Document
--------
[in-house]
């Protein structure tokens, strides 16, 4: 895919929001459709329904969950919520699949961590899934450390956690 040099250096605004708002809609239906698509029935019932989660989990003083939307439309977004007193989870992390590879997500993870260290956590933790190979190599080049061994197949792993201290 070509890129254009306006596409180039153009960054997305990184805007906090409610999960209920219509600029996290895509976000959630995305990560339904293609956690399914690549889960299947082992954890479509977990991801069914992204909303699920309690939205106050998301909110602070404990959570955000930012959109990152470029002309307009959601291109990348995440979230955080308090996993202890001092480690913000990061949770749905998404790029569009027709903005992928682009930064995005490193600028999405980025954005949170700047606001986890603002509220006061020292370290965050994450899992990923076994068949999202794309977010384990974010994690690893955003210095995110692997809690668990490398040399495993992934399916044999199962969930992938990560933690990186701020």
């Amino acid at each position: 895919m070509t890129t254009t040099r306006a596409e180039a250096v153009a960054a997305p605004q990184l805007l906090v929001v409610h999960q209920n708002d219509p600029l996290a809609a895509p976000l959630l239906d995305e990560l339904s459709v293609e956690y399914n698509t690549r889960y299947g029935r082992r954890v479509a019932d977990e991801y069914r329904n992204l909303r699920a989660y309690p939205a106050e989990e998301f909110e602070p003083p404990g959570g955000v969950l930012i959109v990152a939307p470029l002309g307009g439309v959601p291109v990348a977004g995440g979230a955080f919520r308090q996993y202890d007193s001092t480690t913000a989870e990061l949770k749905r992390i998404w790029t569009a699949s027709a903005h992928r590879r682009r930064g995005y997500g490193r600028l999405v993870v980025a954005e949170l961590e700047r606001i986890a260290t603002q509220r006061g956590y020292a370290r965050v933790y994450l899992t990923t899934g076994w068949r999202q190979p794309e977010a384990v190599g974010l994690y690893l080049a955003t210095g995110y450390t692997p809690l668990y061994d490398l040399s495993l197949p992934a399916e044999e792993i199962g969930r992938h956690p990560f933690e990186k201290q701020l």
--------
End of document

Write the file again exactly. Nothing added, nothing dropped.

[in-house]
């Protein structure tokens, strides 16, 4: 895919929001459709329904969950919520699949961590899934450390956690 040099250096605004708002809609239906698509029935019932989660989990003083939307439309977004007193989870992390590879997500993870260290956590933790190979190599080049061994197949792993201290 070509890129254009306006596409180039153009960054997305990184805007906090409610999960209920219509600029996290895509976000959630995305990560339904293609956690399914690549889960299947082992954890479509977990991801069914992204909303699920309690939205106050998301909110602070404990959570955000930012959109990152470029002309307009959601291109990348995440979230955080308090996993202890001092480690913000990061949770749905998404790029569009027709903005992928682009930064995005490193600028999405980025954005949170700047606001986890603002509220006061020292370290965050994450899992990923076994068949999202794309977010384990974010994690690893955003210095995110692997809690668990490398040399495993992934399916044999199962969930992938990560933690990186701020």
């Amino acid at each position: 895919m070509t890129t254009t040099r306006a596409e180039a250096v153009a960054a997305p605004q990184l805007l906090v929001v409610h999960q209920n708002d219509p600029l996290a809609a895509p976000l959630l239906d995305e990560l339904s459709v293609e956690y399914n698509t690549r889960y299947g029935r082992r954890v479509a019932d977990e991801y069914r329904n992204l909303r699920a989660y309690p939205a106050e989990e998301f909110e602070p003083p404990g959570g955000v969950l930012i959109v990152a939307p470029l002309g307009g439309v959601p291109v990348a977004g995440g979230a955080f919520r308090q996993y202890d007193s001092t480690t913000a989870e990061l949770k749905r992390i998404w790029t569009a699949s027709a903005h992928r590879r682009r930064g995005y997500g490193r600028l999405v993870v980025a954005e949170l961590e700047r606001i986890a260290t603002q509220r006061g956590y020292a370290r965050v933790y994450l899992t990923t899934g076994w068949r999202q190979p794309e977010a384990v190599g974010l994690y690893l080049a955003t210095g995110y450390t692997p809690l668990y061994d490398l040399s495993l197949p992934a399916e044999e792993i199962g969930r992938h956690p990560f933690e990186k201290q701020l």